When it comes to ranch-style sorting, the rules are simple. Two riders on horseback have one minute to get a bunch of cattle to exit the pen in numerical order. The team that sorts the most cattle in the shortest time wins.
But actually doing it, said Dave Wolfe, is a different matter.
“From sitting in the stands, it can look easy,” explained Wolfe, president of the Ranch Sorting National Championships. “But when you’re out there in the arena with two horses, two riders and 11 cows all thinking something different, it can be very challenging. It’s a finesse game.”
The regional championships of the sport are taking place at Fuji Park this weekend, drawing about 750 teams of two to Carson City.
Jim Lindsey of Washoe Valley began competing in a similar event, team penning, in the 1980s at the University of Nevada, Reno. At 69, he no longer travels the circuit, but he registered for the sorting competition because of its proximity.
“It’s fun,” he said. “And it’s not a judged event; it’s a timed event so politics don’t come into it.”
The sport has its roots in common ranch work, when cattle need to be sorted from the herd for a variety of reasons including doctoring or branding.
“That’s where we derived it, from working out on the range sorting cows from calves,” Wolfe said. “We brought it to town and made a game out of it.”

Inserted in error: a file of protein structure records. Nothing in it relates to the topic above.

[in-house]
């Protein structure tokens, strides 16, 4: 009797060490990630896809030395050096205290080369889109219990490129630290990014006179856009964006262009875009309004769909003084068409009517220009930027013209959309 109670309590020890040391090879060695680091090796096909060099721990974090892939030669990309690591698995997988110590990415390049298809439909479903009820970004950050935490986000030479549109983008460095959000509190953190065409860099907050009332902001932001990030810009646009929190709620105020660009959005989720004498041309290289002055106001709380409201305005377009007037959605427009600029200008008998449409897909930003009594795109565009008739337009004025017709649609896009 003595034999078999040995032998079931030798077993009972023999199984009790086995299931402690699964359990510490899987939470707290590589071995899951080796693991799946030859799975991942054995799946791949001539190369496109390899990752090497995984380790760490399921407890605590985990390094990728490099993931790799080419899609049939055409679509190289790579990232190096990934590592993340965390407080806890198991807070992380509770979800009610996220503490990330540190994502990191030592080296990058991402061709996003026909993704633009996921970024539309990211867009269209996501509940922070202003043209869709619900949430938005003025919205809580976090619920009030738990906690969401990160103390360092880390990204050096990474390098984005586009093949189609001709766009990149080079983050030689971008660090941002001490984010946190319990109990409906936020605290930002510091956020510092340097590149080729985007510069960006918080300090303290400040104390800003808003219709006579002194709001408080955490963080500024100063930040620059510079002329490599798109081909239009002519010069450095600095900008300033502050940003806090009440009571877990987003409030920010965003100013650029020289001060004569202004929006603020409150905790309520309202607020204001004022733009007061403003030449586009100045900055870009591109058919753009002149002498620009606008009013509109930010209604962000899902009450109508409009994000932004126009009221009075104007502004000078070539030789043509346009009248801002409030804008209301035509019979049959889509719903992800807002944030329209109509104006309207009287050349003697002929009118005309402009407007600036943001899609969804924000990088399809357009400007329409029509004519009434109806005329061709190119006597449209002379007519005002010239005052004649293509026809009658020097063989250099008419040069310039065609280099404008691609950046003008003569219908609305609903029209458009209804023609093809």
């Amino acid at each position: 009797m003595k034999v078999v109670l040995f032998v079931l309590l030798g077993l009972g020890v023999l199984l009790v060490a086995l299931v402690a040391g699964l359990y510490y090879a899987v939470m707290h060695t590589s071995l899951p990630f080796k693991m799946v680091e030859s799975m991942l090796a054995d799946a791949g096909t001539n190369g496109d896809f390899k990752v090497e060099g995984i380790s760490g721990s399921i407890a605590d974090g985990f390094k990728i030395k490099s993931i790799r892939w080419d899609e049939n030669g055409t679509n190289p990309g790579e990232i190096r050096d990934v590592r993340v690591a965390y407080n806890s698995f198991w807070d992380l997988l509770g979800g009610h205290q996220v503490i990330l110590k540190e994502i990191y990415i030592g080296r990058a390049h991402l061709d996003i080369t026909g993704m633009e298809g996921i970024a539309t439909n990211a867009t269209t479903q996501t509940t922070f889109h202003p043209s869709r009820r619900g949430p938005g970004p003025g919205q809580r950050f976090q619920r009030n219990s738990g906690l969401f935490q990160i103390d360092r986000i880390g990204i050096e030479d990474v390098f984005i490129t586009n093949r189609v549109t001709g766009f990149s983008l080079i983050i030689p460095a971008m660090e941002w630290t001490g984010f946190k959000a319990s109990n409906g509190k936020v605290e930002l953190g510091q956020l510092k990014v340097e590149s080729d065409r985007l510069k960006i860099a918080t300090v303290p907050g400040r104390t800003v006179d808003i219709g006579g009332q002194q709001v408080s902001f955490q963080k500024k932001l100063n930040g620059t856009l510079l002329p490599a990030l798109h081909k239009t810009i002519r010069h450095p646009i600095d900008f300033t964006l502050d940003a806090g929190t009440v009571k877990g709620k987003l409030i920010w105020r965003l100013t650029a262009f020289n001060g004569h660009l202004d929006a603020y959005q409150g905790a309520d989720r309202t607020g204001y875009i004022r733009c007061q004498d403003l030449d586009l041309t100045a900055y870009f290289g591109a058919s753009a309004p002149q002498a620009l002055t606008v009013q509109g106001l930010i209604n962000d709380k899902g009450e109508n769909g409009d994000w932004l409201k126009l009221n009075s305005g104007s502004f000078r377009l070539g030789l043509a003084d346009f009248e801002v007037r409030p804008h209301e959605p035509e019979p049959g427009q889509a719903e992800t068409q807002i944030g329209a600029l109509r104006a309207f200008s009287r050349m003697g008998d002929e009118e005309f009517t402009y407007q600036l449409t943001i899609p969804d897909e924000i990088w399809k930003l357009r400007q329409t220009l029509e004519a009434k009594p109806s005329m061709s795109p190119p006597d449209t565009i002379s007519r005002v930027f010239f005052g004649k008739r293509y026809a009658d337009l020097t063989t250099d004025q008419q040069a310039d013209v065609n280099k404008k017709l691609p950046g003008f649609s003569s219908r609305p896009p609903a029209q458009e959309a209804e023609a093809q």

People of all abilities will compete for purses up to $2,000 or $3,000, along with belt buckles and saddles.
“We have all different levels, from grandma on her trail horse to the expert cowboy on a good cow horse,” he said.
This is the first time the Ranch Sorting National Championships, a group that has 19,000 members across the United States and sanctions about 400 competitions annually, has brought an event to Fuji Park.
“It’s a beautiful facility,” Wolfe said. “We’re tickled to death with it. We’re excited to be here, and we’ll be back.”
The national championships will be next month in Fort Worth, Texas.
The competitions begin at 9 a.m. each day and run into the early evening, and there is no admission charge. Concession stands are provided by the Elks Lodge 2177, Kiwanis of the Sierra and the Emblem Club 503.
Wolfe said he hopes spectators will stop by.
“We would love people to come watch,” he said. “Once you figure out what’s going on, then you root for the cows or you root for the horses. One or the other.”